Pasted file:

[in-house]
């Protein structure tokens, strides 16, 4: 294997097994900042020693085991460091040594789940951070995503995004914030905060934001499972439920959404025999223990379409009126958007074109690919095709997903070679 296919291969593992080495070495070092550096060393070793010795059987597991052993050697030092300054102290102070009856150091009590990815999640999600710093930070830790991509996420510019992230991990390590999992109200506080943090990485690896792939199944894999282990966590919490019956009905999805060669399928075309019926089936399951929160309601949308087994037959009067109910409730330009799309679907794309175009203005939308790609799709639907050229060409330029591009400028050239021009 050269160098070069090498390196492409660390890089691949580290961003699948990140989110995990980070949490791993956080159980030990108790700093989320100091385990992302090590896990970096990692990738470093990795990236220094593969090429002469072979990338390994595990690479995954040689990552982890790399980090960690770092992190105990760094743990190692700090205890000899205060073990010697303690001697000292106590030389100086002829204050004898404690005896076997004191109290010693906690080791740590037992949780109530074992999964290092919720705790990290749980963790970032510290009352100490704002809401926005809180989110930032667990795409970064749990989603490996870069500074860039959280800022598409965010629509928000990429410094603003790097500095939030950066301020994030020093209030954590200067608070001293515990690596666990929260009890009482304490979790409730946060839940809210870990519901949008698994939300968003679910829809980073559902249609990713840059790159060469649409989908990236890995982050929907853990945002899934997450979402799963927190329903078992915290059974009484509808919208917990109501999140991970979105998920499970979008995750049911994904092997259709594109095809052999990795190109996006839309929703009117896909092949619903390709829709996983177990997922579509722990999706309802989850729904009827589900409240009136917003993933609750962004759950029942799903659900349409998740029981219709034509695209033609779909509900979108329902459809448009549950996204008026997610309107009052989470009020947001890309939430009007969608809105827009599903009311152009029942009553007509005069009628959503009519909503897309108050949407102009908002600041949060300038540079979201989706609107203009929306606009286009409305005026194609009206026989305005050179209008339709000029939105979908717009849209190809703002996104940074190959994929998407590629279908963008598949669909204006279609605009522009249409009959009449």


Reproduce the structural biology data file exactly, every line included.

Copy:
[in-house]
């Protein structure tokens, strides 16, 4: 294997097994900042020693085991460091040594789940951070995503995004914030905060934001499972439920959404025999223990379409009126958007074109690919095709997903070679 296919291969593992080495070495070092550096060393070793010795059987597991052993050697030092300054102290102070009856150091009590990815999640999600710093930070830790991509996420510019992230991990390590999992109200506080943090990485690896792939199944894999282990966590919490019956009905999805060669399928075309019926089936399951929160309601949308087994037959009067109910409730330009799309679907794309175009203005939308790609799709639907050229060409330029591009400028050239021009 050269160098070069090498390196492409660390890089691949580290961003699948990140989110995990980070949490791993956080159980030990108790700093989320100091385990992302090590896990970096990692990738470093990795990236220094593969090429002469072979990338390994595990690479995954040689990552982890790399980090960690770092992190105990760094743990190692700090205890000899205060073990010697303690001697000292106590030389100086002829204050004898404690005896076997004191109290010693906690080791740590037992949780109530074992999964290092919720705790990290749980963790970032510290009352100490704002809401926005809180989110930032667990795409970064749990989603490996870069500074860039959280800022598409965010629509928000990429410094603003790097500095939030950066301020994030020093209030954590200067608070001293515990690596666990929260009890009482304490979790409730946060839940809210870990519901949008698994939300968003679910829809980073559902249609990713840059790159060469649409989908990236890995982050929907853990945002899934997450979402799963927190329903078992915290059974009484509808919208917990109501999140991970979105998920499970979008995750049911994904092997259709594109095809052999990795190109996006839309929703009117896909092949619903390709829709996983177990997922579509722990999706309802989850729904009827589900409240009136917003993933609750962004759950029942799903659900349409998740029981219709034509695209033609779909509900979108329902459809448009549950996204008026997610309107009052989470009020947001890309939430009007969608809105827009599903009311152009029942009553007509005069009628959503009519909503897309108050949407102009908002600041949060300038540079979201989706609107203009929306606009286009409305005026194609009206026989305005050179209008339709000029939105979908717009849209190809703002996104940074190959994929998407590629279908963008598949669909204006279609605009522009249409009959009449």